Adwa and its surroundings

The Battle of Adwa

In these mountain ranges lies the site of the Battle of Adwa, where the Ethiopians won a tremendous victory over a colonial European army. Tigrai has always been a battle field where many wars were fought and much blood spilled in defending the region. The history of Adwa and its surroundings mark an important phase in world history. The Battle of Adwa culminated in the decisive defeat of the invading Italian army in 1896. The Ethiopians were led by their Emperor Menelik, Empress Taitu, the War Minister and many notable Rases (high military generals) and their ranking commanders (all with extensive experience in internal campaigns and some also having fought in battles against external invaders). There were also large numbers of Ethiopian camp followers. The Italian colonial army was commanded by General Baratieri, the governor of the then Italian colony of Eritrea, and four other generals under him who led the different attacking wings. The Ethiopia army was fighting a just war in defence of their independent motherland while the Italians were colonial aggressors attacking to gain a relatively rich colony in the Horn of Africa.

In the world famous Battle of Adwa, the comparatively poorly-equipped Ethiopians triumphed over the well-armed Italian colonizers. It was the first ever victory of a black amateur army over a white professional army.

Abba Gerimma Monastery

One of the Nine Saints settled on the southern fringe of the Adwa mountain chains, now known as the Abba Gerima Monastery. To be precise, it is located at about eight km south-east of the town of Adwa. The monastery houses the oldest known Ethiopian manuscript, a vellum gospel book, carbon dated to the Late Aksumite period (6th century). The gospel is bound in two volumes, although it seems that there were originally three books, each comprising the four gospels and a set of canon tables. They are illustrated with portraits of the evangelists, standing and holding books in a pose seen later at the church of Golgotha at Lalibela. The text is in Ge’ez, although there are clear Syrian and Armenian influences in the pictorial and decorative elements, some of which may have had a stylistic influence on the detailing of the Ethiopian churches.

Apart from being one of the oldest places of christian worship in the country, the monastry is also famous for being the resting place of the body of the most famous of all African Generals, Ras Alula Aba Nega.

Debre Damo - Home of the Hermits

The monastery of Debre Damo is noted for its extraordinary location on the crown of an Imba (Table Mountain) 600m by 180m at its widest part. It is a natural fortress, with 50m high cliffs lining most of the perimeter except for a short portion at the northeast end which provides the only point of access to the mountain monastery. Access is provided to men only, as female visitors are not allowed to the church, by climbing or being hoisted on a 15m plaited leather rope, the “Jende”, which is hanging dawn from the top of the cliff. The church is dedicated to its founder, AbuneAregawi (Zemikael), one of the ‘nine saints’ who taught gospel in the country in the 6th century. According to local tradition, AbuneAregawi is believed to have been taken to the top of the Imba with help of a serpent which was commanded to do so by God. Today the ’Jende’ symbolizes this miraculous serpent. One can use the natural footholds to climb the cliff. Inexperienced visitors need to tie their waists with the additional rope provided by the church and climb up the rough cliff.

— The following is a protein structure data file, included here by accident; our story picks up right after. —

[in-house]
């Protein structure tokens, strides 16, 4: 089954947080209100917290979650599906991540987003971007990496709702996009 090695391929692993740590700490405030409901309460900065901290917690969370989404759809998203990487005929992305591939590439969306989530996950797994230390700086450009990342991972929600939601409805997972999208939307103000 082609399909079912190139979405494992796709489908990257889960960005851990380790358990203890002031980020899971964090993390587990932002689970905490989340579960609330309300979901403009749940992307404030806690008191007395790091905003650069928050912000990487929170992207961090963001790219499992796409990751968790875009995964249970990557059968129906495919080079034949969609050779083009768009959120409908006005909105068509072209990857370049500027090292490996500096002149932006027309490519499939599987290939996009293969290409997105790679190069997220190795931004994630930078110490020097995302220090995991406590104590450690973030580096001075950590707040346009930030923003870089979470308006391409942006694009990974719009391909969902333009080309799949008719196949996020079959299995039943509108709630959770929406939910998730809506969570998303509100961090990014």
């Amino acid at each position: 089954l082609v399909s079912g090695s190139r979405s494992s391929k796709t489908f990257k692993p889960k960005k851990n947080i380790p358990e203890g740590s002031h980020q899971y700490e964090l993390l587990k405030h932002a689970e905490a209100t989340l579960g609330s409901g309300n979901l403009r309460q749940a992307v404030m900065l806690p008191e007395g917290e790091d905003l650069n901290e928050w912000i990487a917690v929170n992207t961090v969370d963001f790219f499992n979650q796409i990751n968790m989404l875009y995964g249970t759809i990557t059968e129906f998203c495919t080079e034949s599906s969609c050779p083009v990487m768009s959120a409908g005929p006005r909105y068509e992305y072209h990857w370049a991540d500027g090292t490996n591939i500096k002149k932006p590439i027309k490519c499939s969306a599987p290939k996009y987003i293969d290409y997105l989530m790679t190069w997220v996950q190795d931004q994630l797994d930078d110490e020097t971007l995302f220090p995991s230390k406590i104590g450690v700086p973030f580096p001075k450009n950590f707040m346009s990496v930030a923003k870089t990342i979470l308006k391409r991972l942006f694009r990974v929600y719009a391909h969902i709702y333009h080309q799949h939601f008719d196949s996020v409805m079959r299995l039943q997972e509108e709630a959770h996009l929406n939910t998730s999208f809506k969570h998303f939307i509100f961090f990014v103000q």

On top of the Imba are two churches. The main one, 20m deep and 9m wide, was constructed under the auspices of Emperor GebreMeskel, the Aksumite Ethiopian king who reigned in the 6th century. It is believed to have been built on the very site where the serpent had safely dropped the founder. Described by Richard Pankhurst as “a veritable jewel of ancient Ethiopian architecture”, the church is built following an Aksumite style of construction: layers of stone alternated with layers of wood. The walls are constructed of stones and strengthened with longitudinal beams, which are themselves fixed to the walls with projecting woods otherwise known as “monkey heads”. The walls of the church show resemblance to the decorative styles displayed on the obelisks of Aksum. The monolithic pillars, the beams, the wooden doors, and windows depict Aksumite architecture.

On the ceiling of the sanctuary one can observe wooden carvings of different animals such as cattle, elephants, water birds, etc. Ancient stone pillars can also be seen in the sanctuary and the Holy of Holies. In spite of repeated restorations over the centuries, the original church at Debre Damo still maintains the glamour and grace of the original church.

Famous for its superior Christian scholarship, difficult location and ecclesiastical treasures, the monastery of Debre Damo stands out as a site of unvarnished, authentic monastic life. Young monks from all corners of the country flock to Debre Damo in pursuit of Christian learning.  Even today, the monastery of Debre Damo is viewed as the Harvard of Christian scholarship in Ethiopia.

Indeed, Debre Damo has become synonymous with monasticism in Ethiopia. According to the renowned scholar of Ethiopian history, Richard Pankhurst, Debre Damo “takes today’s traveler into a past age and leaves him with a deeper understanding of Ethiopia’s age–old and unique civilization than mere words can give. “

Debre Damo is also rich in religious and royal treasures of national significance. Ancient coins that date back to as early as the 1st and 3rd century AD, which reveal Ethiopia’s trade relations with India and Egypt, were discovered in Debre Damo.